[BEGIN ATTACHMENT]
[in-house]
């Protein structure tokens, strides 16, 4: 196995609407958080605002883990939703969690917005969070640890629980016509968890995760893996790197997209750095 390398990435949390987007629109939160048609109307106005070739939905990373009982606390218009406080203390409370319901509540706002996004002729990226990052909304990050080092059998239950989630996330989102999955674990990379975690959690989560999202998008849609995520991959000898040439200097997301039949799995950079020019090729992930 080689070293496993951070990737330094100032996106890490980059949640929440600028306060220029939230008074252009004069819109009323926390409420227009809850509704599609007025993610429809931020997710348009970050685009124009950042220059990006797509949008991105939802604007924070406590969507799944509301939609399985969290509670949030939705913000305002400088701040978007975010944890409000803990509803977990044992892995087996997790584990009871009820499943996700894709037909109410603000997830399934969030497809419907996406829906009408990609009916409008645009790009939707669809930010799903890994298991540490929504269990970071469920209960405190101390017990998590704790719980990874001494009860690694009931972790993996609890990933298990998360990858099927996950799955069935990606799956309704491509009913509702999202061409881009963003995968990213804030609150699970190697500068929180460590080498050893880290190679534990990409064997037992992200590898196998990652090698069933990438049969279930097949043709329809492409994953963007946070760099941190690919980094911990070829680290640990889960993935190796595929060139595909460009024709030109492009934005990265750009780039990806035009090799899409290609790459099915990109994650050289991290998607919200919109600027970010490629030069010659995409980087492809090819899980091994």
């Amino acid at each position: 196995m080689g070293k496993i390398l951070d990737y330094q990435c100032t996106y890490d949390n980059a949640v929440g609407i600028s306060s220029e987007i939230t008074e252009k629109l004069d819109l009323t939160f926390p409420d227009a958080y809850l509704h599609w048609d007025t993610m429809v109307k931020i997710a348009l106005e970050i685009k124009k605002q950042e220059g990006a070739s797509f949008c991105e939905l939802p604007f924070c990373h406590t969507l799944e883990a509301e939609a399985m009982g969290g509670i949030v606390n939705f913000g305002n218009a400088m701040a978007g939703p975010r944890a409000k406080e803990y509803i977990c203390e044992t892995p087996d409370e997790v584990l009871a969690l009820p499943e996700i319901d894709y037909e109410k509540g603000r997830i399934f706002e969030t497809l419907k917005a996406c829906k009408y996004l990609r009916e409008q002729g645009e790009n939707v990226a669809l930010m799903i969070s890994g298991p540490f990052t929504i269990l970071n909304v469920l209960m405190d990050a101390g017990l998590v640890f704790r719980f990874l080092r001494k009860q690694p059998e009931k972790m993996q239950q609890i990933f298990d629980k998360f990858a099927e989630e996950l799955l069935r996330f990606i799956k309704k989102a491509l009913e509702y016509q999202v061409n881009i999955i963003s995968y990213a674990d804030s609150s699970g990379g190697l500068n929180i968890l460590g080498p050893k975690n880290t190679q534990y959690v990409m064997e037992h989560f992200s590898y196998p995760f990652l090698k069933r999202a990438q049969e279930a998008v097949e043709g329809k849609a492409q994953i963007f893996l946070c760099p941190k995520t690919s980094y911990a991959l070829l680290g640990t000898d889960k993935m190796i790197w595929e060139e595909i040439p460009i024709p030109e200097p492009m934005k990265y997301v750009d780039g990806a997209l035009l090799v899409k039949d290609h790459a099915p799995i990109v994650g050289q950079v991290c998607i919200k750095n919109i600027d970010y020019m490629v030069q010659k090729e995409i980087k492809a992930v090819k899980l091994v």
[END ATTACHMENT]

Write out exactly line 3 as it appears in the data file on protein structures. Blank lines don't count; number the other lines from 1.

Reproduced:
């Amino acid at each position: 196995m080689g070293k496993i390398l951070d990737y330094q990435c100032t996106y890490d949390n980059a949640v929440g609407i600028s306060s220029e987007i939230t008074e252009k629109l004069d819109l009323t939160f926390p409420d227009a958080y809850l509704h599609w048609d007025t993610m429809v109307k931020i997710a348009l106005e970050i685009k124009k605002q950042e220059g990006a070739s797509f949008c991105e939905l939802p604007f924070c990373h406590t969507l799944e883990a509301e939609a399985m009982g969290g509670i949030v606390n939705f913000g305002n218009a400088m701040a978007g939703p975010r944890a409000k406080e803990y509803i977990c203390e044992t892995p087996d409370e997790v584990l009871a969690l009820p499943e996700i319901d894709y037909e109410k509540g603000r997830i399934f706002e969030t497809l419907k917005a996406c829906k009408y996004l990609r009916e409008q002729g645009e790009n939707v990226a669809l930010m799903i969070s890994g298991p540490f990052t929504i269990l970071n909304v469920l209960m405190d990050a101390g017990l998590v640890f704790r719980f990874l080092r001494k009860q690694p059998e009931k972790m993996q239950q609890i990933f298990d629980k998360f990858a099927e989630e996950l799955l069935r996330f990606i799956k309704k989102a491509l009913e509702y016509q999202v061409n881009i999955i963003s995968y990213a674990d804030s609150s699970g990379g190697l500068n929180i968890l460590g080498p050893k975690n880290t190679q534990y959690v990409m064997e037992h989560f992200s590898y196998p995760f990652l090698k069933r999202a990438q049969e279930a998008v097949e043709g329809k849609a492409q994953i963007f893996l946070c760099p941190k995520t690919s980094y911990a991959l070829l680290g640990t000898d889960k993935m190796i790197w595929e060139e595909i040439p460009i024709p030109e200097p492009m934005k990265y997301v750009d780039g990806a997209l035009l090799v899409k039949d290609h790459a099915p799995i990109v994650g050289q950079v991290c998607i919200k750095n919109i600027d970010y020019m490629v030069q010659k090729e995409i980087k492809a992930v090819k899980l091994v």